World Bank President Jim Yong Kim listens to opening remarks at the Development Committee’s news conference during the IMF and World Bank’s annual meetings in Washington, October 11, 2014.REUTERS/Mike Theiler
LOS ANGELES – World Bank president Jim Yong Kim said about two-thirds of jobs in the developing world may be lost due to automation.
Kim made the comments during a presentation on May 1 at the Milken Institute Global Conference held at the Beverly Hilton.
Kim pointed out several countries in particular with high risk of job loss. In Ethiopia, 85% of jobs are vulnerable, compared to 77% in China and 72% in Thailand.
The prediction isn’t new, as such. His comments at the Milken event echo those he made at the 2017 World Bank Group/IMF Spring meeting in April.
He said then:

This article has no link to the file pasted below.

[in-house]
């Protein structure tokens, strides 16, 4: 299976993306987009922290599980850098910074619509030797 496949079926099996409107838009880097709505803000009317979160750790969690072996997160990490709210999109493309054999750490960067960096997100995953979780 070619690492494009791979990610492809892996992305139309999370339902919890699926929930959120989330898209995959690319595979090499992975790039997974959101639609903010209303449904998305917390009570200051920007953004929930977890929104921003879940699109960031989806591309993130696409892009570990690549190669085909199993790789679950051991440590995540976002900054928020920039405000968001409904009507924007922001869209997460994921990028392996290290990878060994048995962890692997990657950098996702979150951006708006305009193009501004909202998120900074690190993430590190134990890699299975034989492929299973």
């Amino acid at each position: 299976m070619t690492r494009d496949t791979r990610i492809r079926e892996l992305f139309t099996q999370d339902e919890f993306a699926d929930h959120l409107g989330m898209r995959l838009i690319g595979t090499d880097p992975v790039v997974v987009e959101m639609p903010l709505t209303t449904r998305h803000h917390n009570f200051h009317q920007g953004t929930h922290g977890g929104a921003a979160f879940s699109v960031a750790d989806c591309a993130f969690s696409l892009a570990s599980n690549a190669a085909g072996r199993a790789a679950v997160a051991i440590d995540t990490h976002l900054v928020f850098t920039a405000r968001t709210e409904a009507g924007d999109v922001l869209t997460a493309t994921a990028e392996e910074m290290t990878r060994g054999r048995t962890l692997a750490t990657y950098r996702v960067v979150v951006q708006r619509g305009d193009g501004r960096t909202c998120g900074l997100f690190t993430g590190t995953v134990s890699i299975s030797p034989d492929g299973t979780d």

“We estimate that two-thirds of all jobs that currently exist in developing countries will be wiped out by automation. At the same time the internet, smart phones, and social media allow everyone to see exactly how everyone else lives, which is causing aspirations to rise all over the world. I see this everywhere I go. So in the midst of these crises and with rising aspirations we must change the way we work in development finance. We have to find new and innovative ways to reach the poor and make the world more secure and stable and to help the world grow. “
And in 2016, the World Bank said two thirds of the jobs in the developing world were susceptible to automation. The report said:
“Nobody can predict the full impact of technological change in coming decades, which may be faster and broader than previous ones. What is clear, however, is that policy makers face a race between technology and education, and the winners will be those who encourage skill upgrading so that all can benefit from digital opportunities.”
Still, the number is striking.